next up previous
Next: Installing Planet CCRMA on Up: Planet CCRMA at home Previous: Installing Planet CCRMA on

Installing Planet CCRMA on Fedora 9 or 10

The Planet CCRMA package collection for Fedora 9 or 10 (i386 or x86_64 architectures) resides in a yum repository that can be accessed through the Internet.

You will need to have a reasonably fast network connection to the world to install Planet CCRMA by connecting directly to its repository or one of its mirrors.

Installing Planet CCRMA is easy. You will be guided through the install process in the following pages.

Installing Fedora

The first step is to install Fedora 9 or 10. You can download cdrom or dvd images from the main Fedora site at RedHat or one of its mirrors. Or you can use the re-spins from the Fedora Unity project which include more up to date packages and will save you a lot of downloads later.

Your first choice is to whether install the 32 bit (i386) or 64 bit (x86_64) version of the base operating system. I would recommend 32 bits at this point, specially if you want to use experimental music environments that are still not available for 64 bit versions of linux (that includes, as of this writing, SuperCollider, Pd and ChuCK).

Regardless of which dvd or cdrom you use, make sure you upgrade to the latest security and functionality upgrades before proceeding. Run this (as root) from a terminal if you have not yet upgraded:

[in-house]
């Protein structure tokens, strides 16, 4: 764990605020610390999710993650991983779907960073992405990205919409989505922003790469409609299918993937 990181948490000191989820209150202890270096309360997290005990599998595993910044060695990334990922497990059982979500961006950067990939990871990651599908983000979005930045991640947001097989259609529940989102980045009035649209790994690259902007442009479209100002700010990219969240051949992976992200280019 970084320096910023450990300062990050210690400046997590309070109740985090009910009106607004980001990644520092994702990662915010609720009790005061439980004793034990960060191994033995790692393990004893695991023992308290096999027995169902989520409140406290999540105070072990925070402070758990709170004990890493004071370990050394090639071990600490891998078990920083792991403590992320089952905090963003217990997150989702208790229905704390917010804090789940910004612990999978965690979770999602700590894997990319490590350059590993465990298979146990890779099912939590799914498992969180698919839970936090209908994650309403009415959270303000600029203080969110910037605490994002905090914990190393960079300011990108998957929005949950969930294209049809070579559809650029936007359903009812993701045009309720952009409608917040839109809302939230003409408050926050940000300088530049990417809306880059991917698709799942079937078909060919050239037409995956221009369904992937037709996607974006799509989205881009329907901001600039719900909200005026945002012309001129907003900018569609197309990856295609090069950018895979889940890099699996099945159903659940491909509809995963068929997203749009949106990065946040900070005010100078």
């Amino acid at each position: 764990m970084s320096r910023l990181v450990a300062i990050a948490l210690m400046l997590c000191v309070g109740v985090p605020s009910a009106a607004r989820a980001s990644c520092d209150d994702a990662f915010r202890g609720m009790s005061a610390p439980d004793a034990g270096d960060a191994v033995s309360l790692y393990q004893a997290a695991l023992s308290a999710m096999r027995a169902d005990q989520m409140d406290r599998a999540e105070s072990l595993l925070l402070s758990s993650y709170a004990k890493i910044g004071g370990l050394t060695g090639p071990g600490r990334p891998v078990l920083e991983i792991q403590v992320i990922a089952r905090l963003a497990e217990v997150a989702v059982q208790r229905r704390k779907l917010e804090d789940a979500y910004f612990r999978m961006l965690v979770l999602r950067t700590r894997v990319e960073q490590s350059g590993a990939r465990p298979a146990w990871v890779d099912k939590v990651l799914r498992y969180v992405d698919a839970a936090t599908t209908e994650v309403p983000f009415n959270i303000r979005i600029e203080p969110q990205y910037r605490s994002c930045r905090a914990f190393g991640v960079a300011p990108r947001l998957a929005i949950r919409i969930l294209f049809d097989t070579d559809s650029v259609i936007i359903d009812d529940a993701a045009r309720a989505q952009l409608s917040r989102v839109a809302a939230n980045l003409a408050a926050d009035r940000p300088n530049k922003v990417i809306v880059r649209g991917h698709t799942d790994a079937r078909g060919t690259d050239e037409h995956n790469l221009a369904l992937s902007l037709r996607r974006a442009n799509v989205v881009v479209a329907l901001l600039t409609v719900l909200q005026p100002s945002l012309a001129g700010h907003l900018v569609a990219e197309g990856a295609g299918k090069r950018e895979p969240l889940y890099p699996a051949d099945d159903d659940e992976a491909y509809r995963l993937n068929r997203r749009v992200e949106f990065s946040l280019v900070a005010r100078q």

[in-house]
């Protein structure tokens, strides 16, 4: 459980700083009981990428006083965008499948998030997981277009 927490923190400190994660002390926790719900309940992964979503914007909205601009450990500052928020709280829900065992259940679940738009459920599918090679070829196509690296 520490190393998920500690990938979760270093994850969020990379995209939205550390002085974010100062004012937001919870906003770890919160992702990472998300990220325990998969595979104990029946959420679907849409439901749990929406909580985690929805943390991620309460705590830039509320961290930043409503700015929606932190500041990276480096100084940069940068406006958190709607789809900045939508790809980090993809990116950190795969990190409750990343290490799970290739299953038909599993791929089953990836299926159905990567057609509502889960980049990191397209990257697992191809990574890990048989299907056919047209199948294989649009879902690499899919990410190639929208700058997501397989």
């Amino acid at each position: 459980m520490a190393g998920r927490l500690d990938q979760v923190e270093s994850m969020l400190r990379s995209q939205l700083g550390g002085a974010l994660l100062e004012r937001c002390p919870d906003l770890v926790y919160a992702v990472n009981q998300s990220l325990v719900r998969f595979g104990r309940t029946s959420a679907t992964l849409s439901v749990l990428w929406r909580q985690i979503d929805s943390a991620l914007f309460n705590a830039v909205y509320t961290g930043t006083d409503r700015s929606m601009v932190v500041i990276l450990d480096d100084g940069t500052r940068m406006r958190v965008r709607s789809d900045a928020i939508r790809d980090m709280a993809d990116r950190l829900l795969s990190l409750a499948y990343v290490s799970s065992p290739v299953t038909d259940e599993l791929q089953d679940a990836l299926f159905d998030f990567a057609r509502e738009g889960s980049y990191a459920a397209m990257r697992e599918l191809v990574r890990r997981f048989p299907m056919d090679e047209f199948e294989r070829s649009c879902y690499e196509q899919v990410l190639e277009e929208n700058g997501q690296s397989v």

yum upgrade

It could take a long time to download and install all the upgrades...

Adding the Planet CCRMA repositories

You now need to add the proper urls to your Yum configuration files so that it can access the Planet CCRMA repositories.

Type this to install configuration files for Yum that will enable it to access the Planet CCRMA repositories (this works for both i386 and x86_64 architectures):

For Fedora 9:

rpm -Uvh

For Fedora 10:

rpm -Uvh

Installing applications

Now you can install the actual sound and music programs and start having fun! You can browse the list of available packages here:

Planet CCRMA also provides a meta package (an empty package that requires other packages) so that you can install all major applications in one yum incantation. If you want to do that, then type this in a terminal (as root):

yum install planetccrma-apps

Some additional shortcuts:

  • to install all SuperCollider 3 packages type:

    yum install supercollider-world

  • to install all Pd packages type:

    yum install pd-extended

Good luck in your explorations of the musical world hosted on Linux! Be patient, if you are coming from other operating systems there is a new world to learn and discover. Getting to know it is rewarding but it will take time.

Multiple sound cards